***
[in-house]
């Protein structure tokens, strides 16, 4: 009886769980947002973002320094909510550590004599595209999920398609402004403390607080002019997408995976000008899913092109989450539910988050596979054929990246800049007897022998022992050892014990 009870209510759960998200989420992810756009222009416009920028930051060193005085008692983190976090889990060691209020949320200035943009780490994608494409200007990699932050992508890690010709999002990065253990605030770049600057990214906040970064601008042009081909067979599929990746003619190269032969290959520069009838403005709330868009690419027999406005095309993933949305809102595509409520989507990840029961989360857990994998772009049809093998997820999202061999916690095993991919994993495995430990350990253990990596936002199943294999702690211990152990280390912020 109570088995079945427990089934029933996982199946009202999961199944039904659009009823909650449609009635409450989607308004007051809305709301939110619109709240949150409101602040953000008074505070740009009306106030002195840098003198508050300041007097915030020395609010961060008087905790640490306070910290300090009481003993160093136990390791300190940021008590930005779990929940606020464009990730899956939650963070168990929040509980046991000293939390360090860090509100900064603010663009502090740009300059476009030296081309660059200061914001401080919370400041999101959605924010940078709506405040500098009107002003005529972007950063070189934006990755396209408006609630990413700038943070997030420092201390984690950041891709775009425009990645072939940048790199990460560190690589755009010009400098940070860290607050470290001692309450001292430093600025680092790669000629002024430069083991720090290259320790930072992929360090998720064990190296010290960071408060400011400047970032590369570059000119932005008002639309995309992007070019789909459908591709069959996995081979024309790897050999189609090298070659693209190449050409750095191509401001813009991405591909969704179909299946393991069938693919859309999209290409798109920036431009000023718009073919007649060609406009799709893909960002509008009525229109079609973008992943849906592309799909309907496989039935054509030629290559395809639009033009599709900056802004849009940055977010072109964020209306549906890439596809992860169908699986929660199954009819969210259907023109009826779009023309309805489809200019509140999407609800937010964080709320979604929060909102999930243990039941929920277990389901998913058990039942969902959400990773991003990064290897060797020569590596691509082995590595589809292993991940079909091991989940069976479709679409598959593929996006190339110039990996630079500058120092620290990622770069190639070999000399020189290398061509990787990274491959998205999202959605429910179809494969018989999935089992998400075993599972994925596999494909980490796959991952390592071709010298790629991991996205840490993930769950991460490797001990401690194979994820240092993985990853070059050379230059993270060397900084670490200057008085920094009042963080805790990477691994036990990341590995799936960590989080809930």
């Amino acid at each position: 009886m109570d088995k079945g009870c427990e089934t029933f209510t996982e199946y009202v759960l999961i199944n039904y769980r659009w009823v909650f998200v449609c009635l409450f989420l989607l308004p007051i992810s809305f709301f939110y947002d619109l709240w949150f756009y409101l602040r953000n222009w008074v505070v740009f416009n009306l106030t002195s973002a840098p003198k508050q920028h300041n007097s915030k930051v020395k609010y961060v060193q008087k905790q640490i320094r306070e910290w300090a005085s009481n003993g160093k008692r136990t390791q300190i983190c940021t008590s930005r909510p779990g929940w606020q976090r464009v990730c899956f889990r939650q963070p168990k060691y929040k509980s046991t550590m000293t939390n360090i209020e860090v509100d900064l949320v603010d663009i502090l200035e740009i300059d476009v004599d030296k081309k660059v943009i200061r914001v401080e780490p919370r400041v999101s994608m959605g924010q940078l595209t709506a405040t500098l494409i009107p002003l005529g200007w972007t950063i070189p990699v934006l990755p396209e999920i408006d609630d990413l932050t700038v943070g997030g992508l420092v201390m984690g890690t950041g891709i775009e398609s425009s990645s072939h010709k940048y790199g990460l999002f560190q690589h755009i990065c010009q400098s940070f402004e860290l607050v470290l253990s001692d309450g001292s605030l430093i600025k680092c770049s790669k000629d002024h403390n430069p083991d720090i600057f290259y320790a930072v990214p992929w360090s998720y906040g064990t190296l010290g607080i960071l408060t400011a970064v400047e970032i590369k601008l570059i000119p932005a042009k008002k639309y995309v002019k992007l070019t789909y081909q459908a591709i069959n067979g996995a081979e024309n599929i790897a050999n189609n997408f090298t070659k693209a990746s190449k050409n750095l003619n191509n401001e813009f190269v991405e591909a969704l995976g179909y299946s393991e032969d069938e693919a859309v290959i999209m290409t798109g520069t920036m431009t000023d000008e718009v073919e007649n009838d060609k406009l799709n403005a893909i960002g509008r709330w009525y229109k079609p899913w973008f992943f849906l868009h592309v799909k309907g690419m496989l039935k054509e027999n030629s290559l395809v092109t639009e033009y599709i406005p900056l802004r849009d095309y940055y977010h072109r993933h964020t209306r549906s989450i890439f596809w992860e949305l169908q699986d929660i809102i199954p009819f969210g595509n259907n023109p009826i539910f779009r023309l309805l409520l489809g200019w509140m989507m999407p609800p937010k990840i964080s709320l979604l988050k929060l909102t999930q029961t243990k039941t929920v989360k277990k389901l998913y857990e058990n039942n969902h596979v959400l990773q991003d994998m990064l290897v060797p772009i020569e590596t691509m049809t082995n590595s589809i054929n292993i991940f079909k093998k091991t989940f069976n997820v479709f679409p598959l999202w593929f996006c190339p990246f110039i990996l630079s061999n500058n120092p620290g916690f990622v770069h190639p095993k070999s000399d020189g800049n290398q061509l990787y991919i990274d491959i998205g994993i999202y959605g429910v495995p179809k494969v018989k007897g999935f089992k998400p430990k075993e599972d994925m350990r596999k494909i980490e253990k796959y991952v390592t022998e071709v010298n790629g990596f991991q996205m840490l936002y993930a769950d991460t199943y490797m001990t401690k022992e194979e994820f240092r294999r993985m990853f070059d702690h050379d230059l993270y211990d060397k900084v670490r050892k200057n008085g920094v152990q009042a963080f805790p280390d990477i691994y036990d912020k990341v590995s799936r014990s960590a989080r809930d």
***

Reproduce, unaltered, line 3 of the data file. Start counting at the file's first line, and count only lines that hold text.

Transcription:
């Amino acid at each position: 009886m109570d088995k079945g009870c427990e089934t029933f209510t996982e199946y009202v759960l999961i199944n039904y769980r659009w009823v909650f998200v449609c009635l409450f989420l989607l308004p007051i992810s809305f709301f939110y947002d619109l709240w949150f756009y409101l602040r953000n222009w008074v505070v740009f416009n009306l106030t002195s973002a840098p003198k508050q920028h300041n007097s915030k930051v020395k609010y961060v060193q008087k905790q640490i320094r306070e910290w300090a005085s009481n003993g160093k008692r136990t390791q300190i983190c940021t008590s930005r909510p779990g929940w606020q976090r464009v990730c899956f889990r939650q963070p168990k060691y929040k509980s046991t550590m000293t939390n360090i209020e860090v509100d900064l949320v603010d663009i502090l200035e740009i300059d476009v004599d030296k081309k660059v943009i200061r914001v401080e780490p919370r400041v999101s994608m959605g924010q940078l595209t709506a405040t500098l494409i009107p002003l005529g200007w972007t950063i070189p990699v934006l990755p396209e999920i408006d609630d990413l932050t700038v943070g997030g992508l420092v201390m984690g890690t950041g891709i775009e398609s425009s990645s072939h010709k940048y790199g990460l999002f560190q690589h755009i990065c010009q400098s940070f402004e860290l607050v470290l253990s001692d309450g001292s605030l430093i600025k680092c770049s790669k000629d002024h403390n430069p083991d720090i600057f290259y320790a930072v990214p992929w360090s998720y906040g064990t190296l010290g607080i960071l408060t400011a970064v400047e970032i590369k601008l570059i000119p932005a042009k008002k639309y995309v002019k992007l070019t789909y081909q459908a591709i069959n067979g996995a081979e024309n599929i790897a050999n189609n997408f090298t070659k693209a990746s190449k050409n750095l003619n191509n401001e813009f190269v991405e591909a969704l995976g179909y299946s393991e032969d069938e693919a859309v290959i999209m290409t798109g520069t920036m431009t000023d000008e718009v073919e007649n009838d060609k406009l799709n403005a893909i960002g509008r709330w009525y229109k079609p899913w973008f992943f849906l868009h592309v799909k309907g690419m496989l039935k054509e027999n030629s290559l395809v092109t639009e033009y599709i406005p900056l802004r849009d095309y940055y977010h072109r993933h964020t209306r549906s989450i890439f596809w992860e949305l169908q699986d929660i809102i199954p009819f969210g595509n259907n023109p009826i539910f779009r023309l309805l409520l489809g200019w509140m989507m999407p609800p937010k990840i964080s709320l979604l988050k929060l909102t999930q029961t243990k039941t929920v989360k277990k389901l998913y857990e058990n039942n969902h596979v959400l990773q991003d994998m990064l290897v060797p772009i020569e590596t691509m049809t082995n590595s589809i054929n292993i991940f079909k093998k091991t989940f069976n997820v479709f679409p598959l999202w593929f996006c190339p990246f110039i990996l630079s061999n500058n120092p620290g916690f990622v770069h190639p095993k070999s000399d020189g800049n290398q061509l990787y991919i990274d491959i998205g994993i999202y959605g429910v495995p179809k494969v018989k007897g999935f089992k998400p430990k075993e599972d994925m350990r596999k494909i980490e253990k796959y991952v390592t022998e071709v010298n790629g990596f991991q996205m840490l936002y993930a769950d991460t199943y490797m001990t401690k022992e194979e994820f240092r294999r993985m990853f070059d702690h050379d230059l993270y211990d060397k900084v670490r050892k200057n008085g920094v152990q009042a963080f805790p280390d990477i691994y036990d912020k990341v590995s799936r014990s960590a989080r809930d």